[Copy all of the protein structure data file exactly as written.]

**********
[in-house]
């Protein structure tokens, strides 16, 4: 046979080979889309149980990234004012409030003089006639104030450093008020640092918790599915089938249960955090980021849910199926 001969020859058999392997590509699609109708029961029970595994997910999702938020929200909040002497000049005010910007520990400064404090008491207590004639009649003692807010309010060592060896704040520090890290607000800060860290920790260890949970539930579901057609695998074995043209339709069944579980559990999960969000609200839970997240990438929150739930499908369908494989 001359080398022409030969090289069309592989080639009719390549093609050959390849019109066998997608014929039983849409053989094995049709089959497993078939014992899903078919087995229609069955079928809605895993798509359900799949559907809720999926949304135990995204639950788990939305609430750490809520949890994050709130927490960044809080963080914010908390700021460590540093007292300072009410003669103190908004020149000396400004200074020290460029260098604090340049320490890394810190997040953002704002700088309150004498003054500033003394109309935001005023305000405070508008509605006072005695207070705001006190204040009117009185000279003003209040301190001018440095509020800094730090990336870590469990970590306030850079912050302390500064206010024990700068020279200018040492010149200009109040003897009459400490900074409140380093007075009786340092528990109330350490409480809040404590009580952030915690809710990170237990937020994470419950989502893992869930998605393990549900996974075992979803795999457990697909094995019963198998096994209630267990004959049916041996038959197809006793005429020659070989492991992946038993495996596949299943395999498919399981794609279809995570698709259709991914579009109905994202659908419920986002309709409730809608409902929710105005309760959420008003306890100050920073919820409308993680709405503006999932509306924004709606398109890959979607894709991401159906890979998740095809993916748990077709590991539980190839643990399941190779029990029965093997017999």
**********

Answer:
[in-house]
């Protein structure tokens, strides 16, 4: 046979080979889309149980990234004012409030003089006639104030450093008020640092918790599915089938249960955090980021849910199926 001969020859058999392997590509699609109708029961029970595994997910999702938020929200909040002497000049005010910007520990400064404090008491207590004639009649003692807010309010060592060896704040520090890290607000800060860290920790260890949970539930579901057609695998074995043209339709069944579980559990999960969000609200839970997240990438929150739930499908369908494989 001359080398022409030969090289069309592989080639009719390549093609050959390849019109066998997608014929039983849409053989094995049709089959497993078939014992899903078919087995229609069955079928809605895993798509359900799949559907809720999926949304135990995204639950788990939305609430750490809520949890994050709130927490960044809080963080914010908390700021460590540093007292300072009410003669103190908004020149000396400004200074020290460029260098604090340049320490890394810190997040953002704002700088309150004498003054500033003394109309935001005023305000405070508008509605006072005695207070705001006190204040009117009185000279003003209040301190001018440095509020800094730090990336870590469990970590306030850079912050302390500064206010024990700068020279200018040492010149200009109040003897009459400490900074409140380093007075009786340092528990109330350490409480809040404590009580952030915690809710990170237990937020994470419950989502893992869930998605393990549900996974075992979803795999457990697909094995019963198998096994209630267990004959049916041996038959197809006793005429020659070989492991992946038993495996596949299943395999498919399981794609279809995570698709259709991914579009109905994202659908419920986002309709409730809608409902929710105005309760959420008003306890100050920073919820409308993680709405503006999932509306924004709606398109890959979607894709991401159906890979998740095809993916748990077709590991539980190839643990399941190779029990029965093997017999």